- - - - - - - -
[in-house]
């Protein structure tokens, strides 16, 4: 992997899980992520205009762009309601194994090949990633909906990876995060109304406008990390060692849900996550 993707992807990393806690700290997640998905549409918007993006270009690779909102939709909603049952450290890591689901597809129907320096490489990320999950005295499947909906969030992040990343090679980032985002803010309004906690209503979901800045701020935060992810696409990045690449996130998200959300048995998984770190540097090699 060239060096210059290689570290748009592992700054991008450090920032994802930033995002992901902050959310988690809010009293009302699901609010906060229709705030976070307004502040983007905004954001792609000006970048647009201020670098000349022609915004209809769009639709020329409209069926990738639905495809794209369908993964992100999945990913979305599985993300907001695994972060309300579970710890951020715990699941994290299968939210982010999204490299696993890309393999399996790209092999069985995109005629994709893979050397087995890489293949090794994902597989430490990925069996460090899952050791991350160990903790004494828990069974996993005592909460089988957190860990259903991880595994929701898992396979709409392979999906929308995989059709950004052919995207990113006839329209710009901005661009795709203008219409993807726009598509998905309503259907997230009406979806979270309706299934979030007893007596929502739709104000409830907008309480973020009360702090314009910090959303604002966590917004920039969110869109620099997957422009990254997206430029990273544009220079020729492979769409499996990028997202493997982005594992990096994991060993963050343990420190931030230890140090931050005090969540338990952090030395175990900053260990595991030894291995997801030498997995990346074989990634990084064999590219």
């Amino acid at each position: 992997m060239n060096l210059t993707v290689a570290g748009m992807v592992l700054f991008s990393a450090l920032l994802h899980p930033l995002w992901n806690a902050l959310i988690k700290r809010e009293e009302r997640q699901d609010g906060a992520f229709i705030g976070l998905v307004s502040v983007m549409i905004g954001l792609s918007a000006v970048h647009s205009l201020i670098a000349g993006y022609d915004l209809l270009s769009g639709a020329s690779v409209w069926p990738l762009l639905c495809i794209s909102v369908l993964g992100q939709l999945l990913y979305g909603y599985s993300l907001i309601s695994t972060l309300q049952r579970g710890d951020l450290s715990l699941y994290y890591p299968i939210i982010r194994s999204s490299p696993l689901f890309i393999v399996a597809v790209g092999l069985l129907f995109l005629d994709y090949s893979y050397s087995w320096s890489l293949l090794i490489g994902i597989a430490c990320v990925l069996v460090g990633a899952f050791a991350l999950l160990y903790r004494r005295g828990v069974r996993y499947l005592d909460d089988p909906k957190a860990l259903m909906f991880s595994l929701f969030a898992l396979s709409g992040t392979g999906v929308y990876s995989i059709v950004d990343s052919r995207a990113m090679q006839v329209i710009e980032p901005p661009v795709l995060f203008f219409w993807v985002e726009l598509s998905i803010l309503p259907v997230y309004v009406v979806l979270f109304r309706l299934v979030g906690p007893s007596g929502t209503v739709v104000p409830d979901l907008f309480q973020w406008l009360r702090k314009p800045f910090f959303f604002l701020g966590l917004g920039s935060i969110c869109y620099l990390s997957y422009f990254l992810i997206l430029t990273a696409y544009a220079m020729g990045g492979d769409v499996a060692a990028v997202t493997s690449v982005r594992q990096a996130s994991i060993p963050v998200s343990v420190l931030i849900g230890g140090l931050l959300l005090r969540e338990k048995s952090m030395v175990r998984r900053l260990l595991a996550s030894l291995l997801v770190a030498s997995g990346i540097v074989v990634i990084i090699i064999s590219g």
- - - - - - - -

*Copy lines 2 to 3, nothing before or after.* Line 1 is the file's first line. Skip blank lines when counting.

């Protein structure tokens, strides 16, 4: 992997899980992520205009762009309601194994090949990633909906990876995060109304406008990390060692849900996550 993707992807990393806690700290997640998905549409918007993006270009690779909102939709909603049952450290890591689901597809129907320096490489990320999950005295499947909906969030992040990343090679980032985002803010309004906690209503979901800045701020935060992810696409990045690449996130998200959300048995998984770190540097090699 060239060096210059290689570290748009592992700054991008450090920032994802930033995002992901902050959310988690809010009293009302699901609010906060229709705030976070307004502040983007905004954001792609000006970048647009201020670098000349022609915004209809769009639709020329409209069926990738639905495809794209369908993964992100999945990913979305599985993300907001695994972060309300579970710890951020715990699941994290299968939210982010999204490299696993890309393999399996790209092999069985995109005629994709893979050397087995890489293949090794994902597989430490990925069996460090899952050791991350160990903790004494828990069974996993005592909460089988957190860990259903991880595994929701898992396979709409392979999906929308995989059709950004052919995207990113006839329209710009901005661009795709203008219409993807726009598509998905309503259907997230009406979806979270309706299934979030007893007596929502739709104000409830907008309480973020009360702090314009910090959303604002966590917004920039969110869109620099997957422009990254997206430029990273544009220079020729492979769409499996990028997202493997982005594992990096994991060993963050343990420190931030230890140090931050005090969540338990952090030395175990900053260990595991030894291995997801030498997995990346074989990634990084064999590219």
């Amino acid at each position: 992997m060239n060096l210059t993707v290689a570290g748009m992807v592992l700054f991008s990393a450090l920032l994802h899980p930033l995002w992901n806690a902050l959310i988690k700290r809010e009293e009302r997640q699901d609010g906060a992520f229709i705030g976070l998905v307004s502040v983007m549409i905004g954001l792609s918007a000006v970048h647009s205009l201020i670098a000349g993006y022609d915004l209809l270009s769009g639709a020329s690779v409209w069926p990738l762009l639905c495809i794209s909102v369908l993964g992100q939709l999945l990913y979305g909603y599985s993300l907001i309601s695994t972060l309300q049952r579970g710890d951020l450290s715990l699941y994290y890591p299968i939210i982010r194994s999204s490299p696993l689901f890309i393999v399996a597809v790209g092999l069985l129907f995109l005629d994709y090949s893979y050397s087995w320096s890489l293949l090794i490489g994902i597989a430490c990320v990925l069996v460090g990633a899952f050791a991350l999950l160990y903790r004494r005295g828990v069974r996993y499947l005592d909460d089988p909906k957190a860990l259903m909906f991880s595994l929701f969030a898992l396979s709409g992040t392979g999906v929308y990876s995989i059709v950004d990343s052919r995207a990113m090679q006839v329209i710009e980032p901005p661009v795709l995060f203008f219409w993807v985002e726009l598509s998905i803010l309503p259907v997230y309004v009406v979806l979270f109304r309706l299934v979030g906690p007893s007596g929502t209503v739709v104000p409830d979901l907008f309480q973020w406008l009360r702090k314009p800045f910090f959303f604002l701020g966590l917004g920039s935060i969110c869109y620099l990390s997957y422009f990254l992810i997206l430029t990273a696409y544009a220079m020729g990045g492979d769409v499996a060692a990028v997202t493997s690449v982005r594992q990096a996130s994991i060993p963050v998200s343990v420190l931030i849900g230890g140090l931050l959300l005090r969540e338990k048995s952090m030395v175990r998984r900053l260990l595991a996550s030894l291995l997801v770190a030498s997995g990346i540097v074989v990634i990084i090699i064999s590219g």